A publication of the Archaeological Institute of America
New Thoughts on Neanderthal Cooking
Monday, April 20, 2015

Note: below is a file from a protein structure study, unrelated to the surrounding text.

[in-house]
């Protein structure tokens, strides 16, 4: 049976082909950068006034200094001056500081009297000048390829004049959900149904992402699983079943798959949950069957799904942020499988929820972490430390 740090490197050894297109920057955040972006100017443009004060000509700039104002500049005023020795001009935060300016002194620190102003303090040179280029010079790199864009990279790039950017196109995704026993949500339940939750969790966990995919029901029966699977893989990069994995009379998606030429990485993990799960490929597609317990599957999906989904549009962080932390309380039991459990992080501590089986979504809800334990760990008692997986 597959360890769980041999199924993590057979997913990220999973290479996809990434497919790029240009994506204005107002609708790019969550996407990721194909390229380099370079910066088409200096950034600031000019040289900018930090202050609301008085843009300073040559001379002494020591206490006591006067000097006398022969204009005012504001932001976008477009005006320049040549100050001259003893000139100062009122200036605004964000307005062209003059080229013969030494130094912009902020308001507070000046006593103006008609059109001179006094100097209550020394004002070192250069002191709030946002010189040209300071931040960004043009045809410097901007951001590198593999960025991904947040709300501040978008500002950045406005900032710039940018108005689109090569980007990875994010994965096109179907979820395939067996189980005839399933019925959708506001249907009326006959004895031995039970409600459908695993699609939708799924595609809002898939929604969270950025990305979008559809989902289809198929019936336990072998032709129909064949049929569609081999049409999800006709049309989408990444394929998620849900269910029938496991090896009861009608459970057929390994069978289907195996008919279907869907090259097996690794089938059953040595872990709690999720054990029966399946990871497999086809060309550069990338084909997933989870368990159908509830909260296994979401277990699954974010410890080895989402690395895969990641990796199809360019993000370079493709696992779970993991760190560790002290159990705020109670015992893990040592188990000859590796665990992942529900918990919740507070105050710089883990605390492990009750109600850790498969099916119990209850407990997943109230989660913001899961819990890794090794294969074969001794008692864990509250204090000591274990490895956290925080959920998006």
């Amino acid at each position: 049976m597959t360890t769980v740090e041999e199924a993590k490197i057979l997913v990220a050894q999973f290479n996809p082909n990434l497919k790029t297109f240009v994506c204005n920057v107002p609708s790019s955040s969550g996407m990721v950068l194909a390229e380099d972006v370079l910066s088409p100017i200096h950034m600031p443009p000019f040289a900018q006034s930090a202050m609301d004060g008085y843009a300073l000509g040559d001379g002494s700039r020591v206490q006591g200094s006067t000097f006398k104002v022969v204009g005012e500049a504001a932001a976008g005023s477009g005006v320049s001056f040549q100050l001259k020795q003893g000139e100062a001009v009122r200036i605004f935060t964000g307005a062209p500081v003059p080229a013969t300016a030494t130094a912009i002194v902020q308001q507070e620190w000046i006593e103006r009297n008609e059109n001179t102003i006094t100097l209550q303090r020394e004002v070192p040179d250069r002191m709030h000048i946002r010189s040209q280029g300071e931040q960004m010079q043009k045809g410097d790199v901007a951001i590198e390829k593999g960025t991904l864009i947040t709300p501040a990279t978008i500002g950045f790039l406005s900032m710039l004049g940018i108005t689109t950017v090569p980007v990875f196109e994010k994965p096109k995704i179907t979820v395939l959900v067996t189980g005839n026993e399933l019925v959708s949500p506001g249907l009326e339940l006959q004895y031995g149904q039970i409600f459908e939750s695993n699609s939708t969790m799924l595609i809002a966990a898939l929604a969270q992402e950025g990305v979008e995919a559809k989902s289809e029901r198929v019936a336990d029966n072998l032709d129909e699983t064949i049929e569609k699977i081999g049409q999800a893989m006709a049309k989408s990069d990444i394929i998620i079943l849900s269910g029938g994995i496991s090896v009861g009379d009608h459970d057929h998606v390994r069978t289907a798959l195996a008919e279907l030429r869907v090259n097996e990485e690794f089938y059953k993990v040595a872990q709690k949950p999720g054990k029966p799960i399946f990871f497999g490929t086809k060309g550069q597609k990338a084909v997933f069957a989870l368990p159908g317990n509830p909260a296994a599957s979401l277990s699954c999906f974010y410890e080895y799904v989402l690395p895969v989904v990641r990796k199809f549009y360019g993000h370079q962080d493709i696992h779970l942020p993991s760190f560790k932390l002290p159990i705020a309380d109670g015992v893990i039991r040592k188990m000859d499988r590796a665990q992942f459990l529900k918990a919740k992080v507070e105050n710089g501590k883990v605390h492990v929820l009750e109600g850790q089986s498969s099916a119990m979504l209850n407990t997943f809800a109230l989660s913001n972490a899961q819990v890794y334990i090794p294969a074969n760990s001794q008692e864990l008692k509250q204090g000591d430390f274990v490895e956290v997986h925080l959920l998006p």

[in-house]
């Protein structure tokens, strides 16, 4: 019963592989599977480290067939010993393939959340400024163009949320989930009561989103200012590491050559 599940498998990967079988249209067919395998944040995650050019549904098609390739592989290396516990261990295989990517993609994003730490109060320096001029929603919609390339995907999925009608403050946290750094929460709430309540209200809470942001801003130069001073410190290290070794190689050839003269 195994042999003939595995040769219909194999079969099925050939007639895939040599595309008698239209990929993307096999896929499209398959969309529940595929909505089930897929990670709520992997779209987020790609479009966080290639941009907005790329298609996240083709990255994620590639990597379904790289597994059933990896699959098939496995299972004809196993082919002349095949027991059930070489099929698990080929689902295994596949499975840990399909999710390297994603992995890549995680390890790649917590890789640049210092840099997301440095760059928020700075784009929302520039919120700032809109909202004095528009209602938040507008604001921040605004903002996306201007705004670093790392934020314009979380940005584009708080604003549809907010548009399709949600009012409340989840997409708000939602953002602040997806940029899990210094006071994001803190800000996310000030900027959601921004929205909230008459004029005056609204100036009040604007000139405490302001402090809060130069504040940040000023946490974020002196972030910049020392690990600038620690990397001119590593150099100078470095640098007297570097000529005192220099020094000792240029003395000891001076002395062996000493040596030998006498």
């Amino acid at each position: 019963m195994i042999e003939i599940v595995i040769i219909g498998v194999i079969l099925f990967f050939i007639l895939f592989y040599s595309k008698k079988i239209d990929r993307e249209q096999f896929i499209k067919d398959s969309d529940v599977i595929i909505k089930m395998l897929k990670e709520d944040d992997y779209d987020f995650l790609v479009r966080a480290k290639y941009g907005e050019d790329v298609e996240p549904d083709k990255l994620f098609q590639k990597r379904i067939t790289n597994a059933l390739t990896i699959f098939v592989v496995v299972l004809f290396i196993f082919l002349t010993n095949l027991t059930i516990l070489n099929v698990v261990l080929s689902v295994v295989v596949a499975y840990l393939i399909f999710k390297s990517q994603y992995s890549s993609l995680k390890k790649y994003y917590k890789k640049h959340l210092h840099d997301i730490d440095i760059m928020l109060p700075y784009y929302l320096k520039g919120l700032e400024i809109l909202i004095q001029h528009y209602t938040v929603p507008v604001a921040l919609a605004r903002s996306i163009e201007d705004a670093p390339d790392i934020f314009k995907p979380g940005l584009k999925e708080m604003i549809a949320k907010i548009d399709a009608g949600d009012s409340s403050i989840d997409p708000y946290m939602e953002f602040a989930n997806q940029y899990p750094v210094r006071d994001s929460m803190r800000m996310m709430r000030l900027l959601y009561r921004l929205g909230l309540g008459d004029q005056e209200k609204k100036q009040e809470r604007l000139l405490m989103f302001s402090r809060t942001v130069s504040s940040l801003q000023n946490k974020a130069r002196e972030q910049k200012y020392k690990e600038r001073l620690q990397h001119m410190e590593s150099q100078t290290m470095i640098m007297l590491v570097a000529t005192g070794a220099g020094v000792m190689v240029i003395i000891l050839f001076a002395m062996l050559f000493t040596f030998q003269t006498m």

SAN FRANCISCO, CALIFORNIA—Neanderthals went extinct in most of Europe around 40,000 years ago, some 5,000 years after the arrival of the first modern humans. “The issue of Neanderthal extinction is very complex, and very little is agreed upon,” Anna Goldfield of Boston University said at the annual meeting of the Society for American Archaeology, reported in Live Science. She thinks that mastery of fire may have given modern humans an advantage over Neanderthals in the struggle for survival. Cooking would have provided modern humans with more calories from the same amount of food, and it kills bacteria, making the food safer to eat. Fires also provide warmth. Goldfield and mathematical biologist Ross Booton of the University of Sheffield used mathematical models to simulate how the populations of modern humans and Neanderthals might have changed if modern humans were using fire more frequently than Neanderthals, and when the two groups were using fire about equally. They also looked at the reindeer population—a food source for both groups. The numbers suggest that if modern humans used fire more often than the Neanderthals, they would have eventually won the competition for resources. Meanwhile, The Huffington Post reports that a study published in the journal Antiquity suggests that Neanderthals living in northern Spain some 50,000 years ago were cooking with chamomile and yarrow, which have anti-microbial and anti-parasitic properties, just because they liked the taste. Chemicals from the herbs and chemicals associated with smoked and cooked meats were found on the Neanderthals’ teeth by a team led by Karen Hardy of the University of Barcelona. Sabrina Krief of the Museum of Natural History in Paris and her colleagues agree that the Neanderthals may have used the herbs as medicine, or even as flavor enhancers, since they have observed chimpanzees in the wild chewing bitter herbs and flavorful soils before and during meat-based meals. “The strong, bitter taste of the leaves may modify the flavor of viscera, muscles, organs, or water. The bitter taste of the cooked plant does not necessarily disappear completely; chamomile, for example, remains bitter when infused,” they wrote. To read more about Neanderthals, see "Should We Clone Neanderthals?"
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